$1 trillion will be the total ‘value’ of New Zealand’s houses by the end of 2016 if prices keep going up in December at the rate of the previous 11 months.
The ‘value’ of New Zealand’s homes has risen by more than $400 billion, or two thirds, over the past eight years. Those homes are not bigger or fancier or warmer or drier or have better views, but interest rates are substantially lower and over that time we failed to build enough houses to match population growth.
Also over that time, New Zealand’s home ownership rate has fallen to close to 60 per cent and many young Auckland first-home buyers have had to abandon their dreams and deal with rents rising faster than incomes.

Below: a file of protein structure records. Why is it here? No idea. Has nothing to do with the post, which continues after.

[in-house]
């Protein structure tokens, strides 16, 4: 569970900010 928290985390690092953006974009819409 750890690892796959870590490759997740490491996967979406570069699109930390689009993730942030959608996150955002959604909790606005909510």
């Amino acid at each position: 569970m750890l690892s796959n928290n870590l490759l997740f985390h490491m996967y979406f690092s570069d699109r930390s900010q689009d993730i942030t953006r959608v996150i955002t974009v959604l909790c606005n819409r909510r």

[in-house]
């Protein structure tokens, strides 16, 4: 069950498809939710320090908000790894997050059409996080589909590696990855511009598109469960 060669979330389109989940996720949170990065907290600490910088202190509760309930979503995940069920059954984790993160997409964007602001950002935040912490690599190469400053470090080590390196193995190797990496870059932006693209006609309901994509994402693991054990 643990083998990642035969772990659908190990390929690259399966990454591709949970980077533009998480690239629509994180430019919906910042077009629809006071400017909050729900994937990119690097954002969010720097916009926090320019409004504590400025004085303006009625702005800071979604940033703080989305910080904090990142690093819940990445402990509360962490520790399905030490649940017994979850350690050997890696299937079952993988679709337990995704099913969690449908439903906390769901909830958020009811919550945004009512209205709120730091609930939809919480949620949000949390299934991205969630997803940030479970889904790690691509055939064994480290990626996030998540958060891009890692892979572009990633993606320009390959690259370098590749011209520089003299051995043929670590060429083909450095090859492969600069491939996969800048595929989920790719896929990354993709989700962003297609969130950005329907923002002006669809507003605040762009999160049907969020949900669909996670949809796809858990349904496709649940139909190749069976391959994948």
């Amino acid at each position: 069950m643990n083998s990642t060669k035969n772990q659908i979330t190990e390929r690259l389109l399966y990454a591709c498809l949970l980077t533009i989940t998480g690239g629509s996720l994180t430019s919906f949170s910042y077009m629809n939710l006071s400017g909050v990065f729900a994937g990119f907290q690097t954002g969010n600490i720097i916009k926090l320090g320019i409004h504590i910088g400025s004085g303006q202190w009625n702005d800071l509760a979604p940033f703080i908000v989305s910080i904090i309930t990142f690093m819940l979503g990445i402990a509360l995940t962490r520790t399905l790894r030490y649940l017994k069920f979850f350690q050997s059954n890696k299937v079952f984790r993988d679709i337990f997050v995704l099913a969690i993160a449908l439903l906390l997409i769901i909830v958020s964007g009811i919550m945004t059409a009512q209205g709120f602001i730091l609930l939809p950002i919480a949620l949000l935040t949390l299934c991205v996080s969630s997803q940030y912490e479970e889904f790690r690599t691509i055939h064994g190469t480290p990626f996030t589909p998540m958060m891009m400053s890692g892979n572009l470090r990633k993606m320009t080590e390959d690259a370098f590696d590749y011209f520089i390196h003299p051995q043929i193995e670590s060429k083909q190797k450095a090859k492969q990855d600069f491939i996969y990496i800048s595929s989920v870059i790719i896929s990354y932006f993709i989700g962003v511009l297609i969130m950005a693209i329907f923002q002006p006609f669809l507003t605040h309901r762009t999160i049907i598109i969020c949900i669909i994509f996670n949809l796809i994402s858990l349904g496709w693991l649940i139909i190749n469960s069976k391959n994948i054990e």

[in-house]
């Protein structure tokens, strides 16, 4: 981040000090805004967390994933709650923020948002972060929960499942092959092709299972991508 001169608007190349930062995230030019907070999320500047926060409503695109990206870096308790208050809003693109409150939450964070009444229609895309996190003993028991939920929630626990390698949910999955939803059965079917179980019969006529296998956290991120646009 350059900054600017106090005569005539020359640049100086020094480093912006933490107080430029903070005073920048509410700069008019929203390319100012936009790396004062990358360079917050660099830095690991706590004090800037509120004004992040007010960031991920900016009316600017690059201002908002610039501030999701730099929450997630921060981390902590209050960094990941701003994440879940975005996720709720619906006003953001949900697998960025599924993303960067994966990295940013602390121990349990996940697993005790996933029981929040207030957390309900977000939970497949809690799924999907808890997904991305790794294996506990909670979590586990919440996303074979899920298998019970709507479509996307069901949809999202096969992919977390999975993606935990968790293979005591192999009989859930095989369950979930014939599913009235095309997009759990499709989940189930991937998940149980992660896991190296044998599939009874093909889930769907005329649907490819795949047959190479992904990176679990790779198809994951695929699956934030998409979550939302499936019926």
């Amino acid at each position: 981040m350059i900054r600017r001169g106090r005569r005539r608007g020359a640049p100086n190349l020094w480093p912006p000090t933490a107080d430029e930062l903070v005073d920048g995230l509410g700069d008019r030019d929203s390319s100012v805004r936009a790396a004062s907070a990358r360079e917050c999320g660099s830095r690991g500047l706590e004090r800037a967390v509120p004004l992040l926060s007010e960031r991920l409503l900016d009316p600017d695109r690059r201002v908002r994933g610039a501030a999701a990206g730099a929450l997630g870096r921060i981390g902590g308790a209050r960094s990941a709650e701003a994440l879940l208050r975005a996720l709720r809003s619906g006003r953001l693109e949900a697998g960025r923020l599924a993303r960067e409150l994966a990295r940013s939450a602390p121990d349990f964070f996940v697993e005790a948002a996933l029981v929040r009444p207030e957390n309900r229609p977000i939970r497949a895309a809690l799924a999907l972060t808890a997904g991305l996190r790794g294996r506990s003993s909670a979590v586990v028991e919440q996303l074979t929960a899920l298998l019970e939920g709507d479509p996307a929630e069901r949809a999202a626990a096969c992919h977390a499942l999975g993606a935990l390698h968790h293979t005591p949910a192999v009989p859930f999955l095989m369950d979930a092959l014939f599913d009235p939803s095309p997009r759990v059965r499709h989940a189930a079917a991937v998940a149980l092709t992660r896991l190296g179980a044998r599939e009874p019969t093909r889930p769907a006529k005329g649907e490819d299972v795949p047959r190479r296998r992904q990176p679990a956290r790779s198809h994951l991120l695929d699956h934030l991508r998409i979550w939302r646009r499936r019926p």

Yet voters also rejected Opposition proposals at the past two elections for a Capital Gains Tax. Labour has given up trying to campaign for any changes that would see house prices fall.
Less than half of young renters voted at the last election, and more than 90 per cent of property owners over the age of 50 voted. Politicians know this and have calculated that more voters want higher house prices, which means they can afford to ignore the renters.
The big question for New Zealand in 2017 is: will young renters start voting at high enough rates to change that political calculation in the same way that poor white voters started voting and changed the calculations in America?